The first U.S. case of a new COVID-19 strain, thought to be more formidable than those previously identified, was detected in one member of the Colorado National Guard.
Health officials shared the update during a virtual press conference on Wednesday, after Colorado Governor Jared Polis confirmed the mutated infection was found in one of the state’s residents.
Dr. Rachel Herlihy, the leading epidemiologist at Colorado’s Department of Public Health and Environment, said the national guardsman was deployed to a nursing home near Denver on December 23. The facility was confronting an outbreak of COVID-19 cases at the time.
Herlihy additionally noted that a second national guardsman, deployed to the same facility, may have contracted a second case of the COVID-19 variant. This second case was not confirmed at the time of Wednesday’s conference. Both guardsmen are self-isolating separately, and the individual whose variant infection is confirmed has only experienced moderate symptoms, according to the epidemiologist.
The variant COVID-19 strain, which authorities believe is more easily transmissible than other mutations, was originally found in the United Kingdom earlier this month. Its detection sounded global alarms, and prompted dozens of countries to impose strict travel regulations, or bans, that limited movement to and from the U.K.
British officials discovered a second variant present in two of the nation’s residents last week. Matt Hancock, Britain’s health secretary, said the latest mutation appeared to originate in South Africa, where both individuals who tested positive in the U.K. had recently visited. Hancock described the second variant as “highly concerning” during a briefing held to announce the news, and suggested it was the most contagious strain identified so far.
The initial mutation detected in Britain has also surfaced in Australia, Canada, France, Spain and Japan, alongside the U.S. On Tuesday, Dr. Atul Gawande, a member of the Biden-Harris transition team’s COVID-19 Advisory Board, told CNN the variant strain “is almost certainly in multiple states,” although only formally identified in Colorado.
The national guardsman with a confirmed case of the mutated infection is a man in his 20s, according to a statement from Governor Polis’ office. Neither he, nor the guardsman whose variant case is suspected, has traveled internationally in recent weeks.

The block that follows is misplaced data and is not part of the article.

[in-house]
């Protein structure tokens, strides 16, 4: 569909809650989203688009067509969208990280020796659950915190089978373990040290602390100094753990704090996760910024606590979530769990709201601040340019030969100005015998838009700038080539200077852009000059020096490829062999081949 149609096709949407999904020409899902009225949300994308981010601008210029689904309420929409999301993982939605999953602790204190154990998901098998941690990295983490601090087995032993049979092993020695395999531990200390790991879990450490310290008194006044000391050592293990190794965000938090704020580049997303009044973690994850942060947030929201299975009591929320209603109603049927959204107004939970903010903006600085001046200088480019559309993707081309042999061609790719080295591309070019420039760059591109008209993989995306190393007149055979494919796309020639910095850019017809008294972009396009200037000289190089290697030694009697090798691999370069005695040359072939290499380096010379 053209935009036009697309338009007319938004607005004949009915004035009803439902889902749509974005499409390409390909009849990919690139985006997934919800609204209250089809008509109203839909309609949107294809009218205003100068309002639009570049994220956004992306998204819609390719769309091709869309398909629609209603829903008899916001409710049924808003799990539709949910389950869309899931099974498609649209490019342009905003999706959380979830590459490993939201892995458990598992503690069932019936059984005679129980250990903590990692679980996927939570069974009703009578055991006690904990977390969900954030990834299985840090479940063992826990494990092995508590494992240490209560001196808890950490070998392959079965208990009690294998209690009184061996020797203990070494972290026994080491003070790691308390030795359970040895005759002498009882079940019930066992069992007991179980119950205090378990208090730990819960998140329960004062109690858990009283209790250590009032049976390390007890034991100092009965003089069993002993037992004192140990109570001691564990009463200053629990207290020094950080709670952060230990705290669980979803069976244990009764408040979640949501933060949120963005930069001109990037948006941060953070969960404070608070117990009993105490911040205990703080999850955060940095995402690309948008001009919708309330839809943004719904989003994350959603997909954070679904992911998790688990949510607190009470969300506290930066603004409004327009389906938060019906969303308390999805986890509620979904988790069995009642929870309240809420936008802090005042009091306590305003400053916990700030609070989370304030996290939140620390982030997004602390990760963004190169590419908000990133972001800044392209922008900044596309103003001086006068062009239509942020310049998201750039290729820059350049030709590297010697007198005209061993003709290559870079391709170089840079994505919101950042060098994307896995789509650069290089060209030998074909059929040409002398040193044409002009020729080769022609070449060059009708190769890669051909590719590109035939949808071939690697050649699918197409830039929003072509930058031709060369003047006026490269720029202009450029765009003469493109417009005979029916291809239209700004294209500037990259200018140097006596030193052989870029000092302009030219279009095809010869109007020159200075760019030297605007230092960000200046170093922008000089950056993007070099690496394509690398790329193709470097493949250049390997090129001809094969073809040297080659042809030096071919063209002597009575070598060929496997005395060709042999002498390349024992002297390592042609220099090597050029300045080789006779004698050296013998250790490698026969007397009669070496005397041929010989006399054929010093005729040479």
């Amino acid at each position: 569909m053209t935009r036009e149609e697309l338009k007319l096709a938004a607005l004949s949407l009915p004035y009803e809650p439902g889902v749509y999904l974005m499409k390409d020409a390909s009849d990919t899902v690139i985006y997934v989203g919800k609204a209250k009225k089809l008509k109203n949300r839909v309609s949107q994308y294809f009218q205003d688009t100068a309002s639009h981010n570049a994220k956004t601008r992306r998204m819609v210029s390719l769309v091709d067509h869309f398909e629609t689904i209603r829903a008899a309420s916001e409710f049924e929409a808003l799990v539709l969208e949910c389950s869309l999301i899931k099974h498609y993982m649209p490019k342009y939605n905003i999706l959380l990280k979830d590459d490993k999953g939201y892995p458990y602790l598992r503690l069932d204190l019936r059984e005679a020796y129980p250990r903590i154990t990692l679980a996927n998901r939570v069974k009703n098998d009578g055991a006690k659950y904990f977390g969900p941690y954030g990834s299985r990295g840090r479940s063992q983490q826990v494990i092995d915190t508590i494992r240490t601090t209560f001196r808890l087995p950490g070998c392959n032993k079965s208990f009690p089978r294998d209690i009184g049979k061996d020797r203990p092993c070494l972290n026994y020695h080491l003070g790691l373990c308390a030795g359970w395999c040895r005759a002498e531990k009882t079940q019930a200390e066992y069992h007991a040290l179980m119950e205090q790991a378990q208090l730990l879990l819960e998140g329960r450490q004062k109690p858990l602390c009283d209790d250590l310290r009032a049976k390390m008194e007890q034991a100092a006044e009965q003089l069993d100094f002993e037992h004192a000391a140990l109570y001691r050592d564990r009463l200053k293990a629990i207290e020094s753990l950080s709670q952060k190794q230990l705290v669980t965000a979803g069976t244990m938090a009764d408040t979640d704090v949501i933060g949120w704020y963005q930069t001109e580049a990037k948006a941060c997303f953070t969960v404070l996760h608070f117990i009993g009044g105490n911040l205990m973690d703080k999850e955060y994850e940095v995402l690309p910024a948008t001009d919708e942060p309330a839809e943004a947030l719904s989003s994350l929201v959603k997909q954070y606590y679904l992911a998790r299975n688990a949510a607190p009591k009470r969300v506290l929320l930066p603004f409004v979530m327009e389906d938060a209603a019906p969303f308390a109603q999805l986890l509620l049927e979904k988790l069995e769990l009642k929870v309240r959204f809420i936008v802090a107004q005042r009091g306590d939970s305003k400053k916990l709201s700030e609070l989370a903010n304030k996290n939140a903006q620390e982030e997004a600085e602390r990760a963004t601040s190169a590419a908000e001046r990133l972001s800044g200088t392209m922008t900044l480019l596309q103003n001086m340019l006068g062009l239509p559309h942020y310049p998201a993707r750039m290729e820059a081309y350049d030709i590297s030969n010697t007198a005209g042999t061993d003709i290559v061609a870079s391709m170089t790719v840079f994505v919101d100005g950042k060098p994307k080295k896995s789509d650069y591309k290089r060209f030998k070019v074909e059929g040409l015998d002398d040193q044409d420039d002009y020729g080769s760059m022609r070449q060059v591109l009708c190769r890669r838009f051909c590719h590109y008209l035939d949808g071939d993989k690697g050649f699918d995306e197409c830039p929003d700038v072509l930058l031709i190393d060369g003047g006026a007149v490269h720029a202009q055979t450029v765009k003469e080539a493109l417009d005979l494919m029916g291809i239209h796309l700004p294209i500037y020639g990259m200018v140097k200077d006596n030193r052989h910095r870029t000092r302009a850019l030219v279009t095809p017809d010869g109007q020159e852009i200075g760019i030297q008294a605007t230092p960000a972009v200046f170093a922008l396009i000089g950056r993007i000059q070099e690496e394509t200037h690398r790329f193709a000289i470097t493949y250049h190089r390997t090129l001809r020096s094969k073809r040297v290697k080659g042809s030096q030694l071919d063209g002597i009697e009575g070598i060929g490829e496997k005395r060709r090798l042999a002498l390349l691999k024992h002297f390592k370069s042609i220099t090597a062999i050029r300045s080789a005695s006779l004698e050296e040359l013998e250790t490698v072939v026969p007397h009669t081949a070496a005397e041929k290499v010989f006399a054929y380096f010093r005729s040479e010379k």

Herlihy said Wednesday that state health authorities are pursuing an investigation into potential routes through which the Colorado cases emerged.
“We are currently investigating two possibilities for how these individuals may have acquired their infections. First, the national guard personnel could have acquired their infections while working at the Simla facility,” she said, referencing the Good Samaritan Society nursing home where guardsmen were deployed. The facility is located in Simla, a town situated between Denver and Colorado Springs.
“Second, the personnel could have acquired their infection [sic] through other work or personal activities prior to arriving at the facility,” Herlihy added.
More than 75 percent of the nursing home’s staff and residents have tested positive for COVID-19, according to the epidemiologist. All 26 residents have contracted the disease, and four have died as a result. Herlihy said no cases of the variant COVID-19 strain were detected among the facility’s staff or residents, although testing efforts are ongoing.
Newsweek reached out to the Colorado Department of Public Health and Environment for further comment but did not receive a reply in time for publication.
This story was updated at 2:19 p.m. ET with additional details and background information.
This content was originally published here.